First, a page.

When I was a kid my greatest nightmare was being the only survivor of a plane crash in the ocean and being eaten by a shark. What a crazy fear to have. I did not grow up near the ocean and I did not have much to do with marine life. In fact, I was born in Germany and grew up in Bolivia, in the middle of the Andes, far away from the sea. I never thought I would work as a marine scientist. I was more of an artist, a creative person, but I always loved nature. When we moved to Ecuador, I became even more fascinated by nature, especially marine life. There I was confronted by the most beautiful and sad things I had ever seen. The Amazon, the Andes, the Pacific and the Galapagos. I ended up studying marine ecology and swimming with sharks, the creatures I had feared for so long. I got involved in conservation projects, I studied their behaviour and I understood the importance of preserving them.
Today, my biggest nightmare is being the only survivor of a plane crash in the ocean and not seeing any sharks while I’m waiting to be rescued.
Our project is based in the Canary Islands, a beautiful archipelago of seven volcanic islands in the Atlantic and a popular destination of German and English tourists who come to escape the winter or to go diving. The diving community here is very large, with hundreds of divers visiting the same spots regularly throughout the year. One of the biggest attractions for them is seeing an angel shark. Many dive clubs use this shark as their logo and to promote adventure dives.
Angel sharks are easily spotted by a trained eye and can be found very close to shore at popular dive sites. Once one has been seen, the dive guide often removes its covering of sand or makes it swim away so that the divers can take better photographs and observe the shark while it is swimming. Angel sharks also appeal to recreational, artisanal and sport fishers, as they seem to be quite tasty and look good in a photograph when they have been caught from a charter boat.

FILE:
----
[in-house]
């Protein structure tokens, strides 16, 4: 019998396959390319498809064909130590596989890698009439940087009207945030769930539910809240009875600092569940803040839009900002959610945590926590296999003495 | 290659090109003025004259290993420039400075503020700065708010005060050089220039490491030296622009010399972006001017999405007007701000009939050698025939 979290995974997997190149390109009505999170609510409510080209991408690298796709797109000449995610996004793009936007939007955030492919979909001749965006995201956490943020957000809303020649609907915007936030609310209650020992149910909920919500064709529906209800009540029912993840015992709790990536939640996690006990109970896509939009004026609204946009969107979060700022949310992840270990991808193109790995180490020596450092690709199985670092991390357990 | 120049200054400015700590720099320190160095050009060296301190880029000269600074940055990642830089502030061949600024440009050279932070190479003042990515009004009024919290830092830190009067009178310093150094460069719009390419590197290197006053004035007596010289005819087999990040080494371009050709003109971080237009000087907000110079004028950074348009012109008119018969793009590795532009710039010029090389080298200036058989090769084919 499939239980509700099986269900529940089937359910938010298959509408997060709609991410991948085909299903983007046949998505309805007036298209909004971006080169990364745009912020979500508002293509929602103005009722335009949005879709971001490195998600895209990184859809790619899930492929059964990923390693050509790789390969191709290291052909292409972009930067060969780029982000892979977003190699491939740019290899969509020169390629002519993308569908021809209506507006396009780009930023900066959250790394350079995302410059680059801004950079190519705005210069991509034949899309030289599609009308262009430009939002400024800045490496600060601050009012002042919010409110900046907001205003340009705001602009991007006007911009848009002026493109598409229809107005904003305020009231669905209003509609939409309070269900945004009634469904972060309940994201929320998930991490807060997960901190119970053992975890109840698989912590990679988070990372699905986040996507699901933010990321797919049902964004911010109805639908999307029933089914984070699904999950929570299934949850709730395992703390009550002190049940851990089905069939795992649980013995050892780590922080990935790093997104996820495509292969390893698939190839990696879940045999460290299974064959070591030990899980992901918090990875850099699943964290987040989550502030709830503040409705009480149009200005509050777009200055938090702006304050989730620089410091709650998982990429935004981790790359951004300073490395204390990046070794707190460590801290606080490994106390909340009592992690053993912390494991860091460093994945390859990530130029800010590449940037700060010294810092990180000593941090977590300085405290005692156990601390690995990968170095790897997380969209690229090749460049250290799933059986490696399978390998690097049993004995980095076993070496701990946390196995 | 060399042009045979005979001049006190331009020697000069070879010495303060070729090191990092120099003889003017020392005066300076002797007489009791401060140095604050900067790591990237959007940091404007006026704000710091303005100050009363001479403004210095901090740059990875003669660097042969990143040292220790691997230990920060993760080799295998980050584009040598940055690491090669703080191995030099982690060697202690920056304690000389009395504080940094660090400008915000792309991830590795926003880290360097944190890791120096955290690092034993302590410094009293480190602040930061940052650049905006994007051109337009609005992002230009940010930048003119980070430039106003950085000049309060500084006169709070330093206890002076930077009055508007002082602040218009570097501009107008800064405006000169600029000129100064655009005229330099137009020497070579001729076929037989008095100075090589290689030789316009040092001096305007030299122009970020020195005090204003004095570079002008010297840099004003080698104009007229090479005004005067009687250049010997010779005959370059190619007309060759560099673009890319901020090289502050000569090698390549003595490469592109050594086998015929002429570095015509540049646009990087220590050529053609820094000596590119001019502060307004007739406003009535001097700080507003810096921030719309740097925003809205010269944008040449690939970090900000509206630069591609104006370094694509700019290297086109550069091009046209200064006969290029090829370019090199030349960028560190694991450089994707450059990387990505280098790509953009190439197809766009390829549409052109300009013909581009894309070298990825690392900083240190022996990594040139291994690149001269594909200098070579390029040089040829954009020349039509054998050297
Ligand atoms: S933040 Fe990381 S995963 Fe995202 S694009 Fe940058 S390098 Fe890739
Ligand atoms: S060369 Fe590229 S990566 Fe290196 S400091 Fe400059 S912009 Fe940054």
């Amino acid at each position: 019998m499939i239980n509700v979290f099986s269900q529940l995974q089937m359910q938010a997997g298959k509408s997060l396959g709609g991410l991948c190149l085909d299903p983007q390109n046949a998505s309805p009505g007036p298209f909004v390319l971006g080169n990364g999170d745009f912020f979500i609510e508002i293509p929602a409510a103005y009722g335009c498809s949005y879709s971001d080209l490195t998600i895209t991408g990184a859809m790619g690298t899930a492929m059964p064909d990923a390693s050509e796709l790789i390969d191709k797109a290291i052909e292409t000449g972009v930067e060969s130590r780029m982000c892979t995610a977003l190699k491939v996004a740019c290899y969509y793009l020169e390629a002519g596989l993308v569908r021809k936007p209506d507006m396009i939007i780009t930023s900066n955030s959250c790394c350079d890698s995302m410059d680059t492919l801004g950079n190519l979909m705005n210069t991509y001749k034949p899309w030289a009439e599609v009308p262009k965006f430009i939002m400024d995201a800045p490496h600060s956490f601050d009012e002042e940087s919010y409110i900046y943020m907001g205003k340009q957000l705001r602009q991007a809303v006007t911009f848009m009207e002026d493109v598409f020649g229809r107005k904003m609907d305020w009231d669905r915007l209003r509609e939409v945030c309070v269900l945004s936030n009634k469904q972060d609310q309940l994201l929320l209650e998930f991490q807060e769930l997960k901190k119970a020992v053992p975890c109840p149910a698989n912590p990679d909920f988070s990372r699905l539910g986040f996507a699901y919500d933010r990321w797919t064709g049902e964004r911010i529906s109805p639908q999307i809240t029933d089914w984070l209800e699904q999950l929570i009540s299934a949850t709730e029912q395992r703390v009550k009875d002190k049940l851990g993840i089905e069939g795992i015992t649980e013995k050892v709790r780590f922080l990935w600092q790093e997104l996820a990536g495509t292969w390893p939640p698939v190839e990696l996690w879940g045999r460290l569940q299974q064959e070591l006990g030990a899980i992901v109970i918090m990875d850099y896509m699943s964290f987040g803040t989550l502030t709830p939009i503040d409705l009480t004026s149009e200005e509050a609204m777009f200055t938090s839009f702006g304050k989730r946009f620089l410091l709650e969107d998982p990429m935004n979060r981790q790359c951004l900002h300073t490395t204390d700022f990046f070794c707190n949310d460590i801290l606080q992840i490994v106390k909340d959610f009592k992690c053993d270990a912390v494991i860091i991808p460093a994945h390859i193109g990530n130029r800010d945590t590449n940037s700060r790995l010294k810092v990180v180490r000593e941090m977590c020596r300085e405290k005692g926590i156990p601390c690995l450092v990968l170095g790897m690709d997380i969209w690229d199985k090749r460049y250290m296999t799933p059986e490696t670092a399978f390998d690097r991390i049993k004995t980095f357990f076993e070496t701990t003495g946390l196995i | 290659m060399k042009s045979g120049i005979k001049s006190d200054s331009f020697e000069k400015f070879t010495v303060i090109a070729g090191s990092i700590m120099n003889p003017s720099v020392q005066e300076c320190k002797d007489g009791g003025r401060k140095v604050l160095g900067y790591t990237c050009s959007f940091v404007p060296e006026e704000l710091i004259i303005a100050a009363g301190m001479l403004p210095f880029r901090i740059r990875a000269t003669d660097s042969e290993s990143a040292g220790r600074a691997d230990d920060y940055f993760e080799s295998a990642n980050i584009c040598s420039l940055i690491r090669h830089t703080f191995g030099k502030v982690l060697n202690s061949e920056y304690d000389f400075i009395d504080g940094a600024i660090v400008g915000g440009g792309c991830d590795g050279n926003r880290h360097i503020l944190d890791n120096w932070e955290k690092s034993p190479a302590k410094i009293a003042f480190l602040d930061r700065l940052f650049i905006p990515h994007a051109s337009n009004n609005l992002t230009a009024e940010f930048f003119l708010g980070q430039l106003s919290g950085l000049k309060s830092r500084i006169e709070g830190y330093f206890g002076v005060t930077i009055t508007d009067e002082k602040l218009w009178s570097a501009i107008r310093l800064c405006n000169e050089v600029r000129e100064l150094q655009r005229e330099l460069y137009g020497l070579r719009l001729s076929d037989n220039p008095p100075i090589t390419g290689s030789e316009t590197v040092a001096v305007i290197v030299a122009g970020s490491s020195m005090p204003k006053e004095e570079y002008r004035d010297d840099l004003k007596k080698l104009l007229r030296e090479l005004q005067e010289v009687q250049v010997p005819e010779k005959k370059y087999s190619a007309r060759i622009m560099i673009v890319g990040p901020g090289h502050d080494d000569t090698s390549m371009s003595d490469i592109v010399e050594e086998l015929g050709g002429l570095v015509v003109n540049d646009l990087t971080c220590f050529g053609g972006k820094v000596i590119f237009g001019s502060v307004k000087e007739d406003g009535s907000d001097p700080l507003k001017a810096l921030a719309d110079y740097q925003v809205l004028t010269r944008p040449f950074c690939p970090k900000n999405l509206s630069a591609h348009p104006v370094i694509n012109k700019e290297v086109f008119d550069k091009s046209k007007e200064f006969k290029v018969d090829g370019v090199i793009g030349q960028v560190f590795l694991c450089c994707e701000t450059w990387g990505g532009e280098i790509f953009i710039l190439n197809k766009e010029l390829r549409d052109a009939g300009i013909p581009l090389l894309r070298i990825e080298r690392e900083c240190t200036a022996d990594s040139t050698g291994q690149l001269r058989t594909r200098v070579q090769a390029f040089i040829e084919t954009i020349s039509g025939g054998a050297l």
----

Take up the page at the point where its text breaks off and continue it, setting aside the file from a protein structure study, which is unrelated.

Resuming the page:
I was surprised to find out that even though this shark is so popular and quite common in the Canary Islands, hardly anything is known about its biology and ecology. It has been extirpated from the rest of Europe and is locally extinct in many areas. Considering the species’ Critically Endangered status, the Canary Island population may be its last stronghold worldwide. For the local people, however, the angel shark appears to be abundant and everywhere.
One of the main problems we have identified is the lack of awareness of its conservation status and vulnerability. Fishing activity and increased disturbance to this shark may cause damage to the apparently healthy population. So before any management decisions can be made, we need to gather enough information about its current status.
The Angel Shark Project is trying to gather all the information necessary to secure the future of the angel shark in the Canary Islands and the rest of Europe. To do so, we have developed different strategies that involve the recreational-diving and sport-fishing communities. We have engaged members of the diving community to register their encounters with angel sharks on our online database, ePOSEIDON, where they can give us information about the exact locality of the shark, the environmental conditions at this locality, and the individual’s size, sex and behaviour. Now citizen scientists are constantly helping us to gather information across the entire archipelago and we are getting an idea about the current distribution patterns and the structure of the population. At the same time, we are raising awareness of the critical status of this shark and educating divers to avoid disturbing it.
Taking advantage of this participation, our next step in the project is a tagging element. We want to find out how many angel sharks are left in the Canary Islands and to understand their movements. At the moment we are unsure whether they move between islands or even away from the Canary Islands. With funding from the Save Our Seas Foundation (SOSF), we will be able to tag angel sharks in the three main islands where divers are spotting them regularly, marking them with different colours depending on the island. Divers will be encouraged to submit encounters of tagged angel sharks into our database and report the colour and number of the tag. This will let us know which individual was seen at a specific locality and the island where it came from. We are very excited that so many people from different backgrounds are involved in our project and to have the SOSF helping us to achieve our goals.